“We want to have people from different disciplines, although today, we have three foreign scholars, and we hope to expand to about a dozen from different fields.”
Following are excerpts from the interview with Kim Yer-su.
Herald: What is the role of Global Academy for Future Civilizations at Kyung Hee University?
Kim: The first thing we’re doing is we think that the world is going through a kind of cultural civilization transformation. Many of the economic, political and cultural centers of gravity are shifting from the West to the East, and we think that this has something to do with changes in the basic structure of humanities. So we’d like to identify and conceptualize what the direction of this civilization transformation is.
People say that the civilization of the West is declining while the civilization of the East is on the rise. But when we say civilization of the East, we don’t know exactly what that is.
We’re heading into something very different from both Western and Eastern (of which Korea has been a part) civilizations. Precisely what that is, how that is being formulated and so forth, that is the main interest we have.
Herald: How do you define the term “civilization” in your work?
Kim: Civilization is actually a part of our daily life, and yet we don’t think of it very much. It’s like we think we know what life is, but when you think of the definition of life it’s very difficult to answer.
Civilization as a term began to be used during the 18th century in Europe. Of course, we had Mesopotamian and Egyptian civilizations and so forth, but the term civilization began to be conceptualized in the 18th century in Europe, and used as mainly as descriptive of Western civilization. So one never spoke of civilization in plural; that is civilizations.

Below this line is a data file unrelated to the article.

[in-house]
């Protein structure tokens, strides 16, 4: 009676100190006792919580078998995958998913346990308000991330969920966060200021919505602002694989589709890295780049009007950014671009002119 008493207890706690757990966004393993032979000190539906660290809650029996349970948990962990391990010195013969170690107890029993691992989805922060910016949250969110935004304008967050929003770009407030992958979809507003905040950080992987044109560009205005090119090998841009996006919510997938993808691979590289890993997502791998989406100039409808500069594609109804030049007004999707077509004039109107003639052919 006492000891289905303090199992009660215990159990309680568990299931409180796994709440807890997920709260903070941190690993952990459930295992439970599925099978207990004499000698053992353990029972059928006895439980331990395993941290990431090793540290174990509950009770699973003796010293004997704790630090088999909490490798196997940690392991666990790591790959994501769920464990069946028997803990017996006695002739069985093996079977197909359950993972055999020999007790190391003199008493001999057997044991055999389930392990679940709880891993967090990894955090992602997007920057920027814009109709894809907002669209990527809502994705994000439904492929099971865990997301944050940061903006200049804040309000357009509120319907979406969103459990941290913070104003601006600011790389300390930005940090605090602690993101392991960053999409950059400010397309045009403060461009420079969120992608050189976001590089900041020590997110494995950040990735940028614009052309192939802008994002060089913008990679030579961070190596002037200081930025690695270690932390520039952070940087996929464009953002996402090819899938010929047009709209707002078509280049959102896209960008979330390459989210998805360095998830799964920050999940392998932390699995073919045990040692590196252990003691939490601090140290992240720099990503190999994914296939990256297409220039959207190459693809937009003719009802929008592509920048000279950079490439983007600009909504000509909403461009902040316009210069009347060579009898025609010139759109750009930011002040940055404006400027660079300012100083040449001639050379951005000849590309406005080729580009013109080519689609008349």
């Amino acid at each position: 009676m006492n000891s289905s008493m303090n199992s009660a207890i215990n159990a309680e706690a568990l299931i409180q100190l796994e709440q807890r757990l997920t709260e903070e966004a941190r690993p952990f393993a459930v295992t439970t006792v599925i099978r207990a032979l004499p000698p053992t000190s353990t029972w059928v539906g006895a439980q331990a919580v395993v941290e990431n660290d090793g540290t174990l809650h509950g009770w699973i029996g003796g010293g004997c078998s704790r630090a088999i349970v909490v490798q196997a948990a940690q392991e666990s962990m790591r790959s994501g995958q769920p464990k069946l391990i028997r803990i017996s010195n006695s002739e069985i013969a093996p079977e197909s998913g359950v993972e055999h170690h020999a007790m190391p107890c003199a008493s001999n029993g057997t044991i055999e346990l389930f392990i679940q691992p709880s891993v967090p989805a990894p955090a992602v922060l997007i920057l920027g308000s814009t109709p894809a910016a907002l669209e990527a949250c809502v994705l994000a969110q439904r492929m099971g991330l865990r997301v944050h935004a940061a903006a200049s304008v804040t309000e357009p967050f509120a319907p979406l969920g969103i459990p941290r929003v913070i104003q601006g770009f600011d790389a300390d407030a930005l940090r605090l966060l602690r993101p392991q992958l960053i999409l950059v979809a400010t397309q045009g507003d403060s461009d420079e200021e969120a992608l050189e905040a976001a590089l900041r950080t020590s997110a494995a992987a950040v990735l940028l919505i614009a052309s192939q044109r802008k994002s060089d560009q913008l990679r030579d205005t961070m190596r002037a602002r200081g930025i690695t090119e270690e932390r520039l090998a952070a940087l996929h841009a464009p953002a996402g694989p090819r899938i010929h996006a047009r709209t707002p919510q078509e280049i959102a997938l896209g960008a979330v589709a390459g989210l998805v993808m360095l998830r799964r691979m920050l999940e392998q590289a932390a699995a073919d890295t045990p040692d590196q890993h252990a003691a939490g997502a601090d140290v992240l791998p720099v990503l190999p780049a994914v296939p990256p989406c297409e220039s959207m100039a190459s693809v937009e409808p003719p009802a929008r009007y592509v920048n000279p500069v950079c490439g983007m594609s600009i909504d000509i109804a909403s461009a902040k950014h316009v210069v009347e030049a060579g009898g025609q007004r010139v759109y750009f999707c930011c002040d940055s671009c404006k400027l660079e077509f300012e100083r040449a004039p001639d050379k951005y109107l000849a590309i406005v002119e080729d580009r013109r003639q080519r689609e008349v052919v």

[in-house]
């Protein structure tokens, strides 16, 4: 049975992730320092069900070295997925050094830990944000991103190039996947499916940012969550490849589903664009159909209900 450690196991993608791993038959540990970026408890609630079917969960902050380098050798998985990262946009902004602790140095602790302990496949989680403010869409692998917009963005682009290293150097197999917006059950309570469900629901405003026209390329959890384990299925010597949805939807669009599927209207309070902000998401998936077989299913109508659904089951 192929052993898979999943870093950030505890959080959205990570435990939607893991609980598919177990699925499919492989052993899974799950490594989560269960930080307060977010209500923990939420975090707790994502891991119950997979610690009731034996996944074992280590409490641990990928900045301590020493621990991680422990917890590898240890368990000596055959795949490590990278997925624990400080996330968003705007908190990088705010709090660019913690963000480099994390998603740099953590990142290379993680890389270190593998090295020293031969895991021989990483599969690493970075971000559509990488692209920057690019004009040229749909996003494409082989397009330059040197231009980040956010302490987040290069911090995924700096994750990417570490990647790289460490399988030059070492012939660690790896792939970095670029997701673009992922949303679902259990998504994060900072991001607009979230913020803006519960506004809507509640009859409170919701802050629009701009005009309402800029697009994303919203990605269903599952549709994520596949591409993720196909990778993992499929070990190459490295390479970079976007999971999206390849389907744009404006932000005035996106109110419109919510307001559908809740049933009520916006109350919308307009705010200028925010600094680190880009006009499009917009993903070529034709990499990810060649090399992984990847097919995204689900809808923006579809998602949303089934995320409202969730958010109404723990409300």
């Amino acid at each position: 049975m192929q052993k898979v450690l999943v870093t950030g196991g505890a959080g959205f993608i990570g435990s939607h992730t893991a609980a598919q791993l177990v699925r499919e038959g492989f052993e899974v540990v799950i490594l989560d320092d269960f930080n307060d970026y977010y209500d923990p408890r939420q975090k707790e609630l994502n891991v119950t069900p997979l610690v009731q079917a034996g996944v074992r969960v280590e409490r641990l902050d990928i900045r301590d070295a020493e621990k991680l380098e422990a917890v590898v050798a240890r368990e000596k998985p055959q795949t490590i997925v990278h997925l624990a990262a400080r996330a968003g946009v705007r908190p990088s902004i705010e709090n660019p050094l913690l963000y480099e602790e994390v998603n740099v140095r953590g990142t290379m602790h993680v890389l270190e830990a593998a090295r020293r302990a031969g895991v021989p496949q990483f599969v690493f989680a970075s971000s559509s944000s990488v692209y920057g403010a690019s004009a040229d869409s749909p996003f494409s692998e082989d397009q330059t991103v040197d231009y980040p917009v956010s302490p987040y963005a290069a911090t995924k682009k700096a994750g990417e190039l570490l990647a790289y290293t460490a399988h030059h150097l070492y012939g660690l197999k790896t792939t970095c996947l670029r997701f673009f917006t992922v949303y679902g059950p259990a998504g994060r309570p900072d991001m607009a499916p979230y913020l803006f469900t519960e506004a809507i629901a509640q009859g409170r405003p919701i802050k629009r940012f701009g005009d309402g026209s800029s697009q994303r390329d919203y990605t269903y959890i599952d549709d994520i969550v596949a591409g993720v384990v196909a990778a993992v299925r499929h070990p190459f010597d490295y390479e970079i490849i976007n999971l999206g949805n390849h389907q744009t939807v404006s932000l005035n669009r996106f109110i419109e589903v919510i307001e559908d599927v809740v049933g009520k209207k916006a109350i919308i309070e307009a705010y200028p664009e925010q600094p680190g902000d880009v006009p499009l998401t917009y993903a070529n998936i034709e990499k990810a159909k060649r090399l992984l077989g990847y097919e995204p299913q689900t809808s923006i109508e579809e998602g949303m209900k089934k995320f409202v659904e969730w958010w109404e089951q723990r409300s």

Civilization is still regarded as the development of western civilization from Greek antiquity to Roman times, Renaissance to industrial revolution. But there is also the Chinese civilization, and there are also an Indian and Islamic civilizations. There have always been civilizations. To get to your question, what is civilization, it is very difficult to give you a precise definition.
Herald: Do you think Korea is on the right path to reach “optimal civilization”?
Kim: According to British historian Arnold Toynbee, there is a list of 21 civilizations, including Egyptian, Arabic, Hindu and Mexican, and Korea is not part of that and neither is Japan nor Vietnam.
But I think Korea is becoming more of a civilization with a very distinguished character, all this enthusiasm for humanity studies, I think, is one indication of trying to make sense of a radical change during the past 50 years.
We have become a very important economic and political force and also are becoming the cultural force.
Korean Wave and Psy and all, it seems like we’re developing into an independent civilization force. We now seem to be on the verge of producing something that can be called peculiarly characteristic of Korea.